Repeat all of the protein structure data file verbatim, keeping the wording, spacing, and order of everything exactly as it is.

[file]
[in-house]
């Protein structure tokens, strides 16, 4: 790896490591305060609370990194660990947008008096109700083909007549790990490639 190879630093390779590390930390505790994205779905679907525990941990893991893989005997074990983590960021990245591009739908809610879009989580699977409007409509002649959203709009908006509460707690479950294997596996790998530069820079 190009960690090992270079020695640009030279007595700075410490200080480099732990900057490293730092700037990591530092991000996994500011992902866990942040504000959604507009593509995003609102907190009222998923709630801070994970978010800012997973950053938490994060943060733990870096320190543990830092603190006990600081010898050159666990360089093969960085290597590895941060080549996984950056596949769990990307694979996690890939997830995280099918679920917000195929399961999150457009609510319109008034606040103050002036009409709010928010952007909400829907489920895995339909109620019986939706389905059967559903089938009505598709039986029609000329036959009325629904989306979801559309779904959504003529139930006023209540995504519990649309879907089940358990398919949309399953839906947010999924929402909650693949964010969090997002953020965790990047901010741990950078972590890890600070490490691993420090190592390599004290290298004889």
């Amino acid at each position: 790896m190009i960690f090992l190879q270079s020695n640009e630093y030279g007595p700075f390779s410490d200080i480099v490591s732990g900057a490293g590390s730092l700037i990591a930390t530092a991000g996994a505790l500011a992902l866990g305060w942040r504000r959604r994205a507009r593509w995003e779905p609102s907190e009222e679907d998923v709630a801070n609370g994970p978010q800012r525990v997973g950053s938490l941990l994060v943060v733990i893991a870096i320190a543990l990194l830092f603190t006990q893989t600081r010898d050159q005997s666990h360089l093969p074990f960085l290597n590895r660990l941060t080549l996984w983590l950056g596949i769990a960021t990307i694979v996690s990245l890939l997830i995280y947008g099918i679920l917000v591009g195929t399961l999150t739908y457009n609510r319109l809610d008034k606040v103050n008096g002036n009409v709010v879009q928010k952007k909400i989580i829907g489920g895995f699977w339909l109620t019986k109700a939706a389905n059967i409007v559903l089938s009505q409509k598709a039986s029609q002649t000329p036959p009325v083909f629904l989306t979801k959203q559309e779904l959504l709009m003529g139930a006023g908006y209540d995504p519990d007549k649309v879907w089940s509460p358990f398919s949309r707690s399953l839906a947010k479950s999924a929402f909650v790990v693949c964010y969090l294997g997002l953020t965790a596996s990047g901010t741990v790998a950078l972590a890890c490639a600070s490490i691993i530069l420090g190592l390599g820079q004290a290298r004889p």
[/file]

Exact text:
[in-house]
């Protein structure tokens, strides 16, 4: 790896490591305060609370990194660990947008008096109700083909007549790990490639 190879630093390779590390930390505790994205779905679907525990941990893991893989005997074990983590960021990245591009739908809610879009989580699977409007409509002649959203709009908006509460707690479950294997596996790998530069820079 190009960690090992270079020695640009030279007595700075410490200080480099732990900057490293730092700037990591530092991000996994500011992902866990942040504000959604507009593509995003609102907190009222998923709630801070994970978010800012997973950053938490994060943060733990870096320190543990830092603190006990600081010898050159666990360089093969960085290597590895941060080549996984950056596949769990990307694979996690890939997830995280099918679920917000195929399961999150457009609510319109008034606040103050002036009409709010928010952007909400829907489920895995339909109620019986939706389905059967559903089938009505598709039986029609000329036959009325629904989306979801559309779904959504003529139930006023209540995504519990649309879907089940358990398919949309399953839906947010999924929402909650693949964010969090997002953020965790990047901010741990950078972590890890600070490490691993420090190592390599004290290298004889």
């Amino acid at each position: 790896m190009i960690f090992l190879q270079s020695n640009e630093y030279g007595p700075f390779s410490d200080i480099v490591s732990g900057a490293g590390s730092l700037i990591a930390t530092a991000g996994a505790l500011a992902l866990g305060w942040r504000r959604r994205a507009r593509w995003e779905p609102s907190e009222e679907d998923v709630a801070n609370g994970p978010q800012r525990v997973g950053s938490l941990l994060v943060v733990i893991a870096i320190a543990l990194l830092f603190t006990q893989t600081r010898d050159q005997s666990h360089l093969p074990f960085l290597n590895r660990l941060t080549l996984w983590l950056g596949i769990a960021t990307i694979v996690s990245l890939l997830i995280y947008g099918i679920l917000v591009g195929t399961l999150t739908y457009n609510r319109l809610d008034k606040v103050n008096g002036n009409v709010v879009q928010k952007k909400i989580i829907g489920g895995f699977w339909l109620t019986k109700a939706a389905n059967i409007v559903l089938s009505q409509k598709a039986s029609q002649t000329p036959p009325v083909f629904l989306t979801k959203q559309e779904l959504l709009m003529g139930a006023g908006y209540d995504p519990d007549k649309v879907w089940s509460p358990f398919s949309r707690s399953l839906a947010k479950s999924a929402f909650v790990v693949c964010y969090l294997g997002l953020t965790a596996s990047g901010t741990v790998a950078l972590a890890c490639a600070s490490i691993i530069l420090g190592l390599g820079q004290a290298r004889p």